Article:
Arsenal slump to another defeat as Matt Ritchie hits Newcastle winner

Louise Taylor at St James' Park on 15 April 2018

As Rafael Benítez strode towards the centre circle and acknowledged a richly deserved standing ovation, yet another grisly Arsenal inquest was about to begin.

At the end of an afternoon when, courtesy of a fourth successive win, Newcastle United emphatically banished any lingering relegation fears, the rather fixed expression on Arsène Wenger’s face indicated that, once again, it was time to reach for his metaphorical tin helmet.

With the music blaring and locals serenading Benítez to the tune of a specially adapted version of La Bamba, debates raged in all corners of the stadium. Had the impressive Jonjo Shelvey finally done enough to convince Gareth Southgate to offer him a place on England’s World Cup flight to Russia? Might Benítez’s achievement in overseeing Newcastle’s collection of 22 points from a possible 36 since New Year’s Day earn him the manager of the year award? And, crucially, will Arsenal’s failure to collect a single point on the domestic road during 2018 finally spell the end for Wenger in north London?

They may be looking forward to a Europa League semi-final against Atlético Madrid but this was the visitors’ fifth straight Premier League away defeat. It provided plenty of clues as to why Wenger’s side remain a disappointing sixth, only four places ahead of Newcastle.

In mitigation, Arsenal’s Europa League quarter-final draw at CSKA Moscow on Thursday night was followed by a 5am Friday landing at Luton airport. After a dominant first-half display here, that rude awakening appeared to catch up with them, with fatigue clearly intruding.

Initially though a visiting XI featuring the 18-year-old attacking midfielder Joe Willock making his league debut looked neither overly tired nor missing the absent Mesut Özil – given the day off.

Instead Alexandre Lacazette volleyed Arsenal into an early lead at the end of a wonderfully fluent attacking move also featuring Shkodran Mustafi’s 60-yard pass and Pierre-Emerick Aubameyang’s adhesive control and intelligent square ball.

It was Aubameyang’s second visit to the north-east, the first having come when he played 2012 Olympic football for Gabon at St James’ Park. Then Aubameyang and friends limbered up with a friendly at nearby Northern League club Heaton Stannington, where he caused quite a stir by arriving in a pair of £2,500 Swarovski crystal-encrusted trainers.

Ayoze Pérez – who cost Newcastle a relatively modest £1.5m – is unlikely to ever command the £56m that Arsenal paid for Aubameyang but, almost imperceptibly, the young Spaniard has grown into what initially seemed an unnatural No 10 role in Benítez’s hallmark formation.

Ayoze Pérez scores Newcastle’s equaliser, his third goal in three matches.
Ayoze Pérez scores Newcastle’s equaliser, his third goal in three matches. Photograph: Scott Heppell/Reuters

So much so that Pérez has now scored three times in the last three games, with the latest pulling Newcastle right back into things on Sunday.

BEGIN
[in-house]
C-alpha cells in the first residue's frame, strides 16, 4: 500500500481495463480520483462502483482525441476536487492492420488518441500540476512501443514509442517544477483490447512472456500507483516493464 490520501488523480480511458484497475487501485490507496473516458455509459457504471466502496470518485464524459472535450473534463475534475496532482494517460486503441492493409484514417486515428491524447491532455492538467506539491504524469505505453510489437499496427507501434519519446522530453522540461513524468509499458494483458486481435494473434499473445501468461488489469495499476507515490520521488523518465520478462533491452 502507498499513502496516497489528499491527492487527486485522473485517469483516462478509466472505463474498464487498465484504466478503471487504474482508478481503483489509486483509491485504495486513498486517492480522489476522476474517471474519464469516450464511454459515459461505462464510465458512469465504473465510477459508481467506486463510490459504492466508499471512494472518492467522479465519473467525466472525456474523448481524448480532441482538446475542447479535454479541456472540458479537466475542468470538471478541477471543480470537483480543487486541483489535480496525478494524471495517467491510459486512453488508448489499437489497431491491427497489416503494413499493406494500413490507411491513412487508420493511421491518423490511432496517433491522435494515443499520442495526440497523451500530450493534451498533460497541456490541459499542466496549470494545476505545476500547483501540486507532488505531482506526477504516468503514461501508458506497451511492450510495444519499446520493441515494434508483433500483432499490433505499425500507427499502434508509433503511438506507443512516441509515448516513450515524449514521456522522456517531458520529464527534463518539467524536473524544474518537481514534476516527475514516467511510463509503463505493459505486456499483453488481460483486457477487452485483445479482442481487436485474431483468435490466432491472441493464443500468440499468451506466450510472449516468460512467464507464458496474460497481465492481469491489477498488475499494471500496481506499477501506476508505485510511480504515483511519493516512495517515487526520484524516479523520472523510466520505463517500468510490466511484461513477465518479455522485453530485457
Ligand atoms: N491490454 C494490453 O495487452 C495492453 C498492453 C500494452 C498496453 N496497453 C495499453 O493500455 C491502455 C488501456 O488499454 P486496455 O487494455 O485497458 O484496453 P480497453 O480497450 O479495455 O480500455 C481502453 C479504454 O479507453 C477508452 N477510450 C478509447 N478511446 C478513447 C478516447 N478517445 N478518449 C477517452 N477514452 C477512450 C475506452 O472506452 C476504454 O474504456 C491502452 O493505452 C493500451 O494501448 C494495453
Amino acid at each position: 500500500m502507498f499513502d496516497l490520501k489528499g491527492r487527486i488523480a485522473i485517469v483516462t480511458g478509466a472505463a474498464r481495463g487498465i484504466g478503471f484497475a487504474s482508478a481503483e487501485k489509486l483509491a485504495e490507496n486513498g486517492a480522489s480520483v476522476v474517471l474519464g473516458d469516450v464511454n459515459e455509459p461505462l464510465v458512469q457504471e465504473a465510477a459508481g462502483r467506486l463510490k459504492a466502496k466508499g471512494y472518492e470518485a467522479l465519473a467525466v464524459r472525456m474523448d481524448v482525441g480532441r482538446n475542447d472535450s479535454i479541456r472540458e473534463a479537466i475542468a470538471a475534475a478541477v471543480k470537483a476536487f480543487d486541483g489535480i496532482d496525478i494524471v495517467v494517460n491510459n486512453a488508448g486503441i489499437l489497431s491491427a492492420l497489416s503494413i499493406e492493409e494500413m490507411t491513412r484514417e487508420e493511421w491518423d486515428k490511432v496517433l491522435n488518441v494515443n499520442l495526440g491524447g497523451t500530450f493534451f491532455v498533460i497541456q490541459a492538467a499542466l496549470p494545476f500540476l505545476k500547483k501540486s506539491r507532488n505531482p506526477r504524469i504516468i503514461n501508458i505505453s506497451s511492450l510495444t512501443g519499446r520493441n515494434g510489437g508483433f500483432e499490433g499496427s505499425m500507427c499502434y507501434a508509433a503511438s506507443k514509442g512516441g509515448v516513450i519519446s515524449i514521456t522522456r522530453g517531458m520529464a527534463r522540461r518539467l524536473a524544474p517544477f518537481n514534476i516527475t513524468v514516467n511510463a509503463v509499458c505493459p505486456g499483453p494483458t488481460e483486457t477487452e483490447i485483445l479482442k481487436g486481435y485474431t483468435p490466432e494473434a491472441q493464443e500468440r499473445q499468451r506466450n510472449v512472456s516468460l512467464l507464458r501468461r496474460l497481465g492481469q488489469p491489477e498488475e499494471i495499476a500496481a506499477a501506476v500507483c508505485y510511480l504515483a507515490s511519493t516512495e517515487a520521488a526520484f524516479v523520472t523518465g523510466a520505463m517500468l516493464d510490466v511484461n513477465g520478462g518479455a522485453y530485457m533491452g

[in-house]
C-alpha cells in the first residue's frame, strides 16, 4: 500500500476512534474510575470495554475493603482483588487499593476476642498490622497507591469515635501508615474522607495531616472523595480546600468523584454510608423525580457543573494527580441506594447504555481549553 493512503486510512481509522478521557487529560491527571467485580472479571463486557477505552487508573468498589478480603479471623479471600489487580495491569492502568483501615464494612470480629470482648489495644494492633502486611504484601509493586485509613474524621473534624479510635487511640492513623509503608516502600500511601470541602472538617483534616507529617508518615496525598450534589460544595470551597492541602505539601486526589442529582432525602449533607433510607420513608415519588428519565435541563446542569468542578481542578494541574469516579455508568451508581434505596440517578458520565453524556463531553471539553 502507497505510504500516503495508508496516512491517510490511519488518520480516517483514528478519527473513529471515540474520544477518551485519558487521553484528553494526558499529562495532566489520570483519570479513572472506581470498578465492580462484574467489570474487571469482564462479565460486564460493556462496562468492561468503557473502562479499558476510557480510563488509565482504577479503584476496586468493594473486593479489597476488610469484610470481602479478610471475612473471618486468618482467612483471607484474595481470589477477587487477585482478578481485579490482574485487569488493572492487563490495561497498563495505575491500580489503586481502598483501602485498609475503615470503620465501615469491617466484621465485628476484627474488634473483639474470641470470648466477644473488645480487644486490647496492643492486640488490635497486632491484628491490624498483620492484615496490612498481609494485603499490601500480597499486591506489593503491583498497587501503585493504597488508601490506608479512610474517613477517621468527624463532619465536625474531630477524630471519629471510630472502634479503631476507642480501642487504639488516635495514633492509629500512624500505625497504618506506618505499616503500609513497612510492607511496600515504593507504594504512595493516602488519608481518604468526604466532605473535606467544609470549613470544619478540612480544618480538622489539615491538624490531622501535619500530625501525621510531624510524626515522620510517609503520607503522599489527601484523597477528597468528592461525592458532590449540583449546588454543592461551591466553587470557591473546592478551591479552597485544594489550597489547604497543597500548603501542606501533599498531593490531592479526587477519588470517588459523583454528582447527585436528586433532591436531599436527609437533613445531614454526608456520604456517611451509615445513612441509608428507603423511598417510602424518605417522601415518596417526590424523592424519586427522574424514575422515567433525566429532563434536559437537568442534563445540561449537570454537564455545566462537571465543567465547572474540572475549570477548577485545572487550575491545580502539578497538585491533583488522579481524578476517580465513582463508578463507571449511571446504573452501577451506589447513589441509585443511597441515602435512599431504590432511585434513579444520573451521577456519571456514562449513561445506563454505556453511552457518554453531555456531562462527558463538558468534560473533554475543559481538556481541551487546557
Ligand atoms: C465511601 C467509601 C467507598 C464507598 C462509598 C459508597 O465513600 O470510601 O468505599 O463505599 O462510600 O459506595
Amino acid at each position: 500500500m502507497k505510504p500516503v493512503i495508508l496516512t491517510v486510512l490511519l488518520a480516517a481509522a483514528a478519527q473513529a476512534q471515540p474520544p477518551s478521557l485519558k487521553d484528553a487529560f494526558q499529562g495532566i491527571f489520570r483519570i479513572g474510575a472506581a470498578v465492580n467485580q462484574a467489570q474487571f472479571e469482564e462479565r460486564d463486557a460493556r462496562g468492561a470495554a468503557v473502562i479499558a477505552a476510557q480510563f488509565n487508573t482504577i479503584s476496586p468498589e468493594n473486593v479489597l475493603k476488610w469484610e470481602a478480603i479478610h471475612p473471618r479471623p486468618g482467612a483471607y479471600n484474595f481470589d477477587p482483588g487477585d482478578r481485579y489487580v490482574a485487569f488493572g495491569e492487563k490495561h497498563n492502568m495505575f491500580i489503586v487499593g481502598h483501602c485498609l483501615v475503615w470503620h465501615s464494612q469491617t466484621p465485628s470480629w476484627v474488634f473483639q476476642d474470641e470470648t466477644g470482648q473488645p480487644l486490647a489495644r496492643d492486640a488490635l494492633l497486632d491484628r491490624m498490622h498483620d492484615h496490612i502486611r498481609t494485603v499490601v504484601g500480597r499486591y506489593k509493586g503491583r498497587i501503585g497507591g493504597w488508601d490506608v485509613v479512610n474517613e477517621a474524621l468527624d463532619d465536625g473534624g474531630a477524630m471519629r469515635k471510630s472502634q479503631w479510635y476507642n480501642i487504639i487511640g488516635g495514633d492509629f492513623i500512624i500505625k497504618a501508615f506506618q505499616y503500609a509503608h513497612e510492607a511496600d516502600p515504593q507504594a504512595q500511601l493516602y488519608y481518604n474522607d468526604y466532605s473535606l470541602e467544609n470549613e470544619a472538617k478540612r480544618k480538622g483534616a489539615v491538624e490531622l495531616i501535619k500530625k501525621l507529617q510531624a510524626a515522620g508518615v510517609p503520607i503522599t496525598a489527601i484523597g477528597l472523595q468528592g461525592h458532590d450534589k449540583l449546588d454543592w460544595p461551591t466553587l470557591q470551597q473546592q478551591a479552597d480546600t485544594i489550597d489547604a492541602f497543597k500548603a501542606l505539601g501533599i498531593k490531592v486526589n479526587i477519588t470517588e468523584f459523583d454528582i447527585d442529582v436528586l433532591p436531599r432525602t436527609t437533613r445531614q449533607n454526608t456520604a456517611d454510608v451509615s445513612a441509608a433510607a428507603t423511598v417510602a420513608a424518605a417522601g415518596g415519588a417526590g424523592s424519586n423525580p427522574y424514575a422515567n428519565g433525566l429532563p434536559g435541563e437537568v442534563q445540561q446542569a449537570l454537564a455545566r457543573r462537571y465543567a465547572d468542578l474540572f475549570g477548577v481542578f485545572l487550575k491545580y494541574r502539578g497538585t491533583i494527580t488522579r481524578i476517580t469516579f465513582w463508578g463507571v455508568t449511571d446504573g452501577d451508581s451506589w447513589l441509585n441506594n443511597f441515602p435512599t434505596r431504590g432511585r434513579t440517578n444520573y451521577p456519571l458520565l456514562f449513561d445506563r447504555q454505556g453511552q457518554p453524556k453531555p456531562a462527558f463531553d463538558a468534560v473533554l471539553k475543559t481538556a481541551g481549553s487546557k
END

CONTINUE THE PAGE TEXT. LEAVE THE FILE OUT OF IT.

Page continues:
In some ways almost a carbon copy of Arsenal’s opener, the equaliser began with a fine 50-yard delivery from Shelvey. Once Dwight Gayle had brought the playmaker’s pass under seamless control and Mustafi – defensively disappointing throughout – negligently stood off, the striker fed DeAndre Yedlin. The right-back’s superb low cross was met by Pérez’s right foot and the ball arrowed beyond Petr Cech.

Martin Dubravka’s arrival on loan from Sparta Prague in January has been a key factor behind Newcastle’s renaissance – significantly Lacazette’s goal was the first the Slovakia goalkeeper had conceded at St James’ Park – but bar a momentary brain freeze on Willock’s part he would surely have been beaten again just before half-time.

When Mo Diamé slipped, Lacazette was gifted possession and the striker’s pass seemed to have cued the teenager up for a memorable goal but Willock got his feet in an awful tangle and a glorious chance evaporated.

The afternoon had turned into an intriguing tactical duel between Arsenal’s slick possession game (featuring the odd encouragingly mature cameo from Willock before his replacement by Danny Welbeck) and the counterattacking strategy that has enabled Benítez to overachieve greatly this season.

If the containment capabilities of the vastly improved Jamaal Lascelles and Paul Dummett should not be underestimated, Shelvey’s defence-splitting contributions alongside the quietly influential Diamé have frequently changed games. Against Arsenal Shelvey did much to suggest that Southgate is wrong to continue turning a blind eye to his England candidacy. After all, an unusually subdued Mohamed Elneny would surely not relish facing Shelvey and Diamé every week.

As Elneny and company’s legs grew heavier, Islam Slimani, on for Gayle, created Newcastle’s second goal with a header across the area. That delivery allowed Pérez to contribute a clever dummy and neat flick, leaving Matt Ritchie to lift an accomplished chip over Cech, with Nacho Monreal culpable.

With Slimani creating havoc, Kenedy subsequently hit the bar and the Blaydon Races was sung ever louder. Beneath a tepid April sun, one team was crumbling. For once, it was not Newcastle.

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